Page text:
A note for all of the books discussed above: Even with such limited text in these books, we sometimes come across words that are not common sight words or easy to sound out, and need to provide our younger daughter with help.

Which books you would recommend for those just learning to read? Please leave a comment!

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Unconventional Princesses for Early Readers

Both of our daughters went through a phase where they loved the Disney princesses. (To be honest, it’s still going on with our younger daughter!) In the hopes of broadening their ideas about what a princess can be, I’ve searched for books about unconventional princesses. One of my favorite stand-alone books is the Paper Bag Princess by Robert Munsch. However, finding a series of books about unconventional princesses has been a little more difficult. While Princess Pink is the main character in unconventional fairy tales (see post from June 21, 2017), she’s technically not a princess. As she explains to others, her first name just happens to be Princess. However, there are two unconventional princesses who have become favorites in our household!

 

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Hamster Princess books by Ursula Vernon

Despite her mother’s best efforts to make her into a typical princess, Princess Harriet Hamsterbone loves to cliff-dive, sword-fight, and ride her faithful battle quail, Mumphrey. She is known throughout the land as a fierce fighter and has adventures rescuing others from magical creatures. Comic relief comes in the form of the dialogue between Harriet and her best friend, Prince Wilbur. There is some violence in the books due to Harriet fighting magical creatures. However, the descriptions are not detailed and Harriet often finds unexpected ways to defeat her foes. We love the Hamster Princess books so much in our household that we have started on the Dragonbreath series, also by Ursula Vernon, hoping to find yet another character or two to love.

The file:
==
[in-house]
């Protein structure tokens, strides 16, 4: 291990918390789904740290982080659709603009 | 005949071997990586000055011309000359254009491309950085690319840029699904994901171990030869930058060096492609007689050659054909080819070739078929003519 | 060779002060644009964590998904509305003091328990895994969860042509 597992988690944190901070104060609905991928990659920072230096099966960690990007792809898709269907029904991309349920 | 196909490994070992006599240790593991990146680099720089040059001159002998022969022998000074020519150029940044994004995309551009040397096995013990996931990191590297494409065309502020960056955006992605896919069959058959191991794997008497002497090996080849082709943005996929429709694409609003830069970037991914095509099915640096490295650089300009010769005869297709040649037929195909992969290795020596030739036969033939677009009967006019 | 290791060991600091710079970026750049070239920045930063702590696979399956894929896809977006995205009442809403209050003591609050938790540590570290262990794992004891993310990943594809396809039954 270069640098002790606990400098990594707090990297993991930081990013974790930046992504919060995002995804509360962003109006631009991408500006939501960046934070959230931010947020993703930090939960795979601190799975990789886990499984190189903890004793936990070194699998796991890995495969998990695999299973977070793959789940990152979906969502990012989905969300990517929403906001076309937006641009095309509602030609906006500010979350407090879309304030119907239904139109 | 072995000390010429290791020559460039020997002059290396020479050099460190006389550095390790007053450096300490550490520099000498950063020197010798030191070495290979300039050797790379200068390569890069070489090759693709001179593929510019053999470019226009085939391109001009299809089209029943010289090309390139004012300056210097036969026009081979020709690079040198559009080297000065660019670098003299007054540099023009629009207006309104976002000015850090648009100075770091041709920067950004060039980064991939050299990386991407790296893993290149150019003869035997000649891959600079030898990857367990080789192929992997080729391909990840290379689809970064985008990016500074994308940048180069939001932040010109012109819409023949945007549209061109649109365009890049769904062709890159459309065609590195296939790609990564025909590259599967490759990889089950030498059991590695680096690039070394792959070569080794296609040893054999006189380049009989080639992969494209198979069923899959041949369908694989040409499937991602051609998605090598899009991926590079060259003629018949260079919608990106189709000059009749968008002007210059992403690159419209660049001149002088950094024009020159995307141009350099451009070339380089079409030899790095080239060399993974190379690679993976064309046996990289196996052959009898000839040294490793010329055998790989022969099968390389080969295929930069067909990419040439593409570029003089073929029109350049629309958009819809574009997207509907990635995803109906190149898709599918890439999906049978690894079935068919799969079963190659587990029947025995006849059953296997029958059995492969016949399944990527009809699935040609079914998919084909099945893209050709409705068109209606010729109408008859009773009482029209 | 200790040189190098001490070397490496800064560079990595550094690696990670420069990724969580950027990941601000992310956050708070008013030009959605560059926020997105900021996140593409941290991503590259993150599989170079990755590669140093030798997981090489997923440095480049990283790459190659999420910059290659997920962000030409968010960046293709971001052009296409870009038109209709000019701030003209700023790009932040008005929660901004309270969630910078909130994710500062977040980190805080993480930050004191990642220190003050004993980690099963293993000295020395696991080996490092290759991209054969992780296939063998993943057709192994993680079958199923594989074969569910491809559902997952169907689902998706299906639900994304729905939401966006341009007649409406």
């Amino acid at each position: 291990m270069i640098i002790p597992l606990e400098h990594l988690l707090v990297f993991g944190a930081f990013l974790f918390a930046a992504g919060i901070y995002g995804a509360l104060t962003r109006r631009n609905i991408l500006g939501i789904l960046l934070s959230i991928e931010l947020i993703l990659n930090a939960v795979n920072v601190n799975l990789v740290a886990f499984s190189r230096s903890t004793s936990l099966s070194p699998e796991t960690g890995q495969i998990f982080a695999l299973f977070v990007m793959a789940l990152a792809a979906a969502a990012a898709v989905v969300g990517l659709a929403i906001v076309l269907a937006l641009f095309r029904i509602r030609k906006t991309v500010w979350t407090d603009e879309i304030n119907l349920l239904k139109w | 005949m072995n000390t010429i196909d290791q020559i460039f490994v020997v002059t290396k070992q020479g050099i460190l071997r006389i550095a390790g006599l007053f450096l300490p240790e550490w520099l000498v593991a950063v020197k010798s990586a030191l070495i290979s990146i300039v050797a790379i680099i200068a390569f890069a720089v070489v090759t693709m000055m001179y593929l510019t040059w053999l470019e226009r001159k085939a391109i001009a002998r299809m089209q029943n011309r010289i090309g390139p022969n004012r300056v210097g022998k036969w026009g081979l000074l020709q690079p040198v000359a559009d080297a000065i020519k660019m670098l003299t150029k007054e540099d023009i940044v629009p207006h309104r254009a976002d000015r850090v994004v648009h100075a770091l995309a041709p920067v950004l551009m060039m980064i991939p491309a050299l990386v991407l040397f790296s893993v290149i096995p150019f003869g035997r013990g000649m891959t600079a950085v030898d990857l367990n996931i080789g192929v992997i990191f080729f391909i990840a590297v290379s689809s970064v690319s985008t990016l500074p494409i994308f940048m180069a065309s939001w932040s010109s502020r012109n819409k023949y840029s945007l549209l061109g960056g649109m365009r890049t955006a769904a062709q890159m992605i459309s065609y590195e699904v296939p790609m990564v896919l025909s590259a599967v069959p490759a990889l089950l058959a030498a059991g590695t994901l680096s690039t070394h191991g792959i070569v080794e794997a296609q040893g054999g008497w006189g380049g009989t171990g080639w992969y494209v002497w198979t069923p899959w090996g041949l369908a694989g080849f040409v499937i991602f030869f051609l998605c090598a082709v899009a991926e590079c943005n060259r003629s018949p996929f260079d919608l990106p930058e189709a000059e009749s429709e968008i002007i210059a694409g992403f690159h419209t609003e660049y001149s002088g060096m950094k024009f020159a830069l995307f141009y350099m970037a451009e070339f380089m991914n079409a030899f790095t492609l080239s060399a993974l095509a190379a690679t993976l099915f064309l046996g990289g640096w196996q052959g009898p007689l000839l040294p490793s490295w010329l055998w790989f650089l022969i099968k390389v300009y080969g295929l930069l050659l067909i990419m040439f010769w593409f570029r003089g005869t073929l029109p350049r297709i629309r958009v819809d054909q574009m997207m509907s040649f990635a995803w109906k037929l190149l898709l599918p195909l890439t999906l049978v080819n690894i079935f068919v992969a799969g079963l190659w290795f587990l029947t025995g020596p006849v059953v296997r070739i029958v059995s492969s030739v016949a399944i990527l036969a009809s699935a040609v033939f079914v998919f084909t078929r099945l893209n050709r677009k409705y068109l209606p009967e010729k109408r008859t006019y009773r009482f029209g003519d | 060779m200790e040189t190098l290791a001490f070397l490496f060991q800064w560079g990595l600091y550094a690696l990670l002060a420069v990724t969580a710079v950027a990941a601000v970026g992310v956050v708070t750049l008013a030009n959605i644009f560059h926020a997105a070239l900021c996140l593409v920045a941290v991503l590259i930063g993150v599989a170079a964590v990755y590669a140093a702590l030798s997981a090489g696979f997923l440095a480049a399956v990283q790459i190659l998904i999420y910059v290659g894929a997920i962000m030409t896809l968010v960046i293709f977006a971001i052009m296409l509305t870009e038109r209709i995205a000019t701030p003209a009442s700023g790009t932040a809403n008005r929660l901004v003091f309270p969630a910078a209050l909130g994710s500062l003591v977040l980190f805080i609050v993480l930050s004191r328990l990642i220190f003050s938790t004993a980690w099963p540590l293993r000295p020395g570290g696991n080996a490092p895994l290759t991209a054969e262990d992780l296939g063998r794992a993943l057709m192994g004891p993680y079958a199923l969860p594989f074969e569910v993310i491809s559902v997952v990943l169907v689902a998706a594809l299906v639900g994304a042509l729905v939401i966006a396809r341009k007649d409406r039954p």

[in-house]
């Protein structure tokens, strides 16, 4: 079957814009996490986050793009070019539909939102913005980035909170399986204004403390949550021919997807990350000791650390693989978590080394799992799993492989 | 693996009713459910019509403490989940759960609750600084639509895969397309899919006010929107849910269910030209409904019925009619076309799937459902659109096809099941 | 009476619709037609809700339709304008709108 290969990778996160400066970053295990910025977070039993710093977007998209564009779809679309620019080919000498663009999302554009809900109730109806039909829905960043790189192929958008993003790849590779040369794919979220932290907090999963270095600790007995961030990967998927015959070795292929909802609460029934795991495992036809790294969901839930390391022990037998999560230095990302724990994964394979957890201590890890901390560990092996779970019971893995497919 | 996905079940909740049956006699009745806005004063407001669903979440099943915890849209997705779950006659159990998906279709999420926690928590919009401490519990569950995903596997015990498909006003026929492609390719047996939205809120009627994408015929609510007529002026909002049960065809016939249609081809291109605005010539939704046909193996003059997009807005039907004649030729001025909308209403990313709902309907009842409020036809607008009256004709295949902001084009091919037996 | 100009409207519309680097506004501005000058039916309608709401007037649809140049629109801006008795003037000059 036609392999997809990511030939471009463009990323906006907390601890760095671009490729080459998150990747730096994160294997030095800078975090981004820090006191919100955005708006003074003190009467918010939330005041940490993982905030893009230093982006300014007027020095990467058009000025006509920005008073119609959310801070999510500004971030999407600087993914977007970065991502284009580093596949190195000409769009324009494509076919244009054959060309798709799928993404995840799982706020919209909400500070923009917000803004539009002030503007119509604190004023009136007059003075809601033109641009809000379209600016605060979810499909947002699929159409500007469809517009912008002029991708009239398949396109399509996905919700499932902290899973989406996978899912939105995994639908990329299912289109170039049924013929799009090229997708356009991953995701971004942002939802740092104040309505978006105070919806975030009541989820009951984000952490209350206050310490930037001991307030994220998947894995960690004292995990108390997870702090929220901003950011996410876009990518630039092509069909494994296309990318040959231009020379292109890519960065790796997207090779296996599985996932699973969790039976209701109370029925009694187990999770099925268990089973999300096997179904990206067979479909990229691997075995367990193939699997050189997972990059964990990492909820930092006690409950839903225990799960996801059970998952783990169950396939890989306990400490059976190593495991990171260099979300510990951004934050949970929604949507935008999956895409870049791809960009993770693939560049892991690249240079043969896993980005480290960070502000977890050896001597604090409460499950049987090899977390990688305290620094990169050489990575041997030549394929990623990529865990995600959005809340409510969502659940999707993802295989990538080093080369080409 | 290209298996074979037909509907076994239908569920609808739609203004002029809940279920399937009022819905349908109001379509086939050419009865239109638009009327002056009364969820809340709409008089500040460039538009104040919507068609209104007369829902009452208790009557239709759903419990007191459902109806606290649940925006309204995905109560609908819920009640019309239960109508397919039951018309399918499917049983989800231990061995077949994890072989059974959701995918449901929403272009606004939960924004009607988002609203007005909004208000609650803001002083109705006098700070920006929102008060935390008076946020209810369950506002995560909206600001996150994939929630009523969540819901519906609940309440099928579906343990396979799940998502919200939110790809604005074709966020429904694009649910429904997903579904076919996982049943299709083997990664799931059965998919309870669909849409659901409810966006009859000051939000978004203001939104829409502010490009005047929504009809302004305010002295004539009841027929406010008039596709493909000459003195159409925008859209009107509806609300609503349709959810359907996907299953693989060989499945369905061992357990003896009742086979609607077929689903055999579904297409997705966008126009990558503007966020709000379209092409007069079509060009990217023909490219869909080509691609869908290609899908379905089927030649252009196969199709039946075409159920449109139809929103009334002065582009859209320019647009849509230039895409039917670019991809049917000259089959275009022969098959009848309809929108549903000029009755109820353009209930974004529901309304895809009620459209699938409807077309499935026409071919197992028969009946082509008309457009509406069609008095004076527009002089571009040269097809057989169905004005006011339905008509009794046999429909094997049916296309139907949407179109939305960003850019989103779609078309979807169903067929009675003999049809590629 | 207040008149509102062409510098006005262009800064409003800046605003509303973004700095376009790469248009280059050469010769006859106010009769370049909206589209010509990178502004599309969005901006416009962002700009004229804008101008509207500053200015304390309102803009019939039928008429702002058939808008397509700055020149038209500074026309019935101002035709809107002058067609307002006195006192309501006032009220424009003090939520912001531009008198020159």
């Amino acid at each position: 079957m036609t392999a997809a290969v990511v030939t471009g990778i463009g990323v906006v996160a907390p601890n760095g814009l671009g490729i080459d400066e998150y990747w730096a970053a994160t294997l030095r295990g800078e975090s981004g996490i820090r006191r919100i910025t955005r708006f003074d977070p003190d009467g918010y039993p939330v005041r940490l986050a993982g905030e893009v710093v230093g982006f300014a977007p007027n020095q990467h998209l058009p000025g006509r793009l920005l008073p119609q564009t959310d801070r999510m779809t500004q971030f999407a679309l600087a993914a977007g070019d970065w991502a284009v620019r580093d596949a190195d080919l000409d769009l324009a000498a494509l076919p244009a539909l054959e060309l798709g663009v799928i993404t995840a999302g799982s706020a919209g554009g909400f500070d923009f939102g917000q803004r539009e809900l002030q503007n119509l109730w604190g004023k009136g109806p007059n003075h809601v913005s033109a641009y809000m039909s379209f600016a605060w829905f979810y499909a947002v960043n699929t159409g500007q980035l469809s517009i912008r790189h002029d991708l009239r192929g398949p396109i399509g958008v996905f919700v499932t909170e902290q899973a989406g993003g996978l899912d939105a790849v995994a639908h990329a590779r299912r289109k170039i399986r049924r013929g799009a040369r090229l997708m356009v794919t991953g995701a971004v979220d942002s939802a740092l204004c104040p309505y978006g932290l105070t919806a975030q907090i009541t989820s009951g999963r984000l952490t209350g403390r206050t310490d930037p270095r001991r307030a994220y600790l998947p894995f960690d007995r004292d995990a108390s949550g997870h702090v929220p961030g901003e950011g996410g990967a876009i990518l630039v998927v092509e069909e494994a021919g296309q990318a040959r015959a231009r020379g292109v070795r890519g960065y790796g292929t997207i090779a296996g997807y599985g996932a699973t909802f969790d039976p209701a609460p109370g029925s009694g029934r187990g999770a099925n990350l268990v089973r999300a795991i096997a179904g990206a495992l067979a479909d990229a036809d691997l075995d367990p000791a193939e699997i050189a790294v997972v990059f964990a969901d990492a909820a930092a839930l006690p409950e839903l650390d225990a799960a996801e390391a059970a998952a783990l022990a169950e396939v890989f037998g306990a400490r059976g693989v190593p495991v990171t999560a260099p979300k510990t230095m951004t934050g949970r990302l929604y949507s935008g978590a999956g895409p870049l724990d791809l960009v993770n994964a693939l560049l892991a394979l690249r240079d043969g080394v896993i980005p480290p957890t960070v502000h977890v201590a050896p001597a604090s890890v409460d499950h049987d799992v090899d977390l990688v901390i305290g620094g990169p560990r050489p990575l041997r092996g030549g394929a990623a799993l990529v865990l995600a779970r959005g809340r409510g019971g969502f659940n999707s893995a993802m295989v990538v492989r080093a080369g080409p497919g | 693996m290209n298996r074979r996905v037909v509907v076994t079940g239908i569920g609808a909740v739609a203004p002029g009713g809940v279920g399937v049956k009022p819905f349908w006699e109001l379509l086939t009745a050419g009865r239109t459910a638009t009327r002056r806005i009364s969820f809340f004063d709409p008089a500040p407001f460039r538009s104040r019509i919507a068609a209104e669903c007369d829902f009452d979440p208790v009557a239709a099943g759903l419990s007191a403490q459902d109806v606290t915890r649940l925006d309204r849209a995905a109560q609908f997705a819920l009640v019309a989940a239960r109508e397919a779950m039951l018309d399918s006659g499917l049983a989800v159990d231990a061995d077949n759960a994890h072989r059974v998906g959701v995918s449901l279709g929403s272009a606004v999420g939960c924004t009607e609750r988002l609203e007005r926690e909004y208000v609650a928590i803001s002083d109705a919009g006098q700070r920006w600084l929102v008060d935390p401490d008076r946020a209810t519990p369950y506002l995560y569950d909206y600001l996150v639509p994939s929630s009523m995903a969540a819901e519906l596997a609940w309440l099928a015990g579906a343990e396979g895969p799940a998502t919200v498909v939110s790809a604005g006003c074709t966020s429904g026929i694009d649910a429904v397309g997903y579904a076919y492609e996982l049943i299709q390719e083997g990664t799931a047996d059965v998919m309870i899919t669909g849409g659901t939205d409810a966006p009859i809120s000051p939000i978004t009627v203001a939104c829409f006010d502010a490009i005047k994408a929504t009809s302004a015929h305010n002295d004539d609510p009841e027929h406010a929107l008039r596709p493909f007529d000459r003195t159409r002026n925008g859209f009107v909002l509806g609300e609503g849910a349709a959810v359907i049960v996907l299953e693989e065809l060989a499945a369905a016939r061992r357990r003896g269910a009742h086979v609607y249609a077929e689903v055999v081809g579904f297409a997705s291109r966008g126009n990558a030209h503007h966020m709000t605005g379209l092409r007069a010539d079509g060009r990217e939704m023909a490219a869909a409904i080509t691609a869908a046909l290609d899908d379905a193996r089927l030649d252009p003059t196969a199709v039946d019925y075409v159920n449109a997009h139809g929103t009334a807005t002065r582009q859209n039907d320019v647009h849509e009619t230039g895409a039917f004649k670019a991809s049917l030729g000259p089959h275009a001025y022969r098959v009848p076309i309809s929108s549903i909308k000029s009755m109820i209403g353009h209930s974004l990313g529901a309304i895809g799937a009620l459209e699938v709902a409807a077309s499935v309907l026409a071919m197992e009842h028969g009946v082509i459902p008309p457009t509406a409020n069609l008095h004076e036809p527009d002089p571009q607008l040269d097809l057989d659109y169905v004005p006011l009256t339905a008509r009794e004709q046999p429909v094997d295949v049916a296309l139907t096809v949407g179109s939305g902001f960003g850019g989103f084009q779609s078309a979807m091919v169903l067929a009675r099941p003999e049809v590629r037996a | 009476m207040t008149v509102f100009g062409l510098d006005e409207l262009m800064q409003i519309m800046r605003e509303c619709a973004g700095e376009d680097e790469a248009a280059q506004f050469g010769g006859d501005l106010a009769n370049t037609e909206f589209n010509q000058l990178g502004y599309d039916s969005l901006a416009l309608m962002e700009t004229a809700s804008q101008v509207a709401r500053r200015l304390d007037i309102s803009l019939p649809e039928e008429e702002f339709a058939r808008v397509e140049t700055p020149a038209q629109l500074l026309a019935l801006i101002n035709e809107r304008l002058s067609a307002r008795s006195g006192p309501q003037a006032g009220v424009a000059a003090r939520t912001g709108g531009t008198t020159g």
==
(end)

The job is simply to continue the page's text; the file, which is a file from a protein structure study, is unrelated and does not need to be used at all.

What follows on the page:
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Princess in Black books by Shannon Hale and Dean Hale

Princess Magnolia is a typical princess who wears fancy clothes and lives in a castle. However, when the monster alarm sounds, she sheds her fancy clothes in favor of a black, superhero outfit to become the Princess in Black. Blacky is the alter ego of her trusty steed, Frimplepants. Together they defend their land from monsters, especially those who like to eat goats. The books are filled with funny illustrations and fast-paced action. The descriptions of fighting in the books are mild, as are the illustrations of the Princess in Black’s fighting moves.

 

Trying to decide between the two? The Princess in Black books are better suited for younger readers. The books are shorter, contain more illustrations, and have a straightforward, fast-moving plot. At over 200 pages each, the Hamster Princess books are much longer, the humor tends to be more subtle and ironic, and the pages are more text heavy. However, Harriet Hamsterbone is a clear winner in our household for their humor and richly drawn characters.

Do you have any unconventional princesses to recommend? Please leave a comment!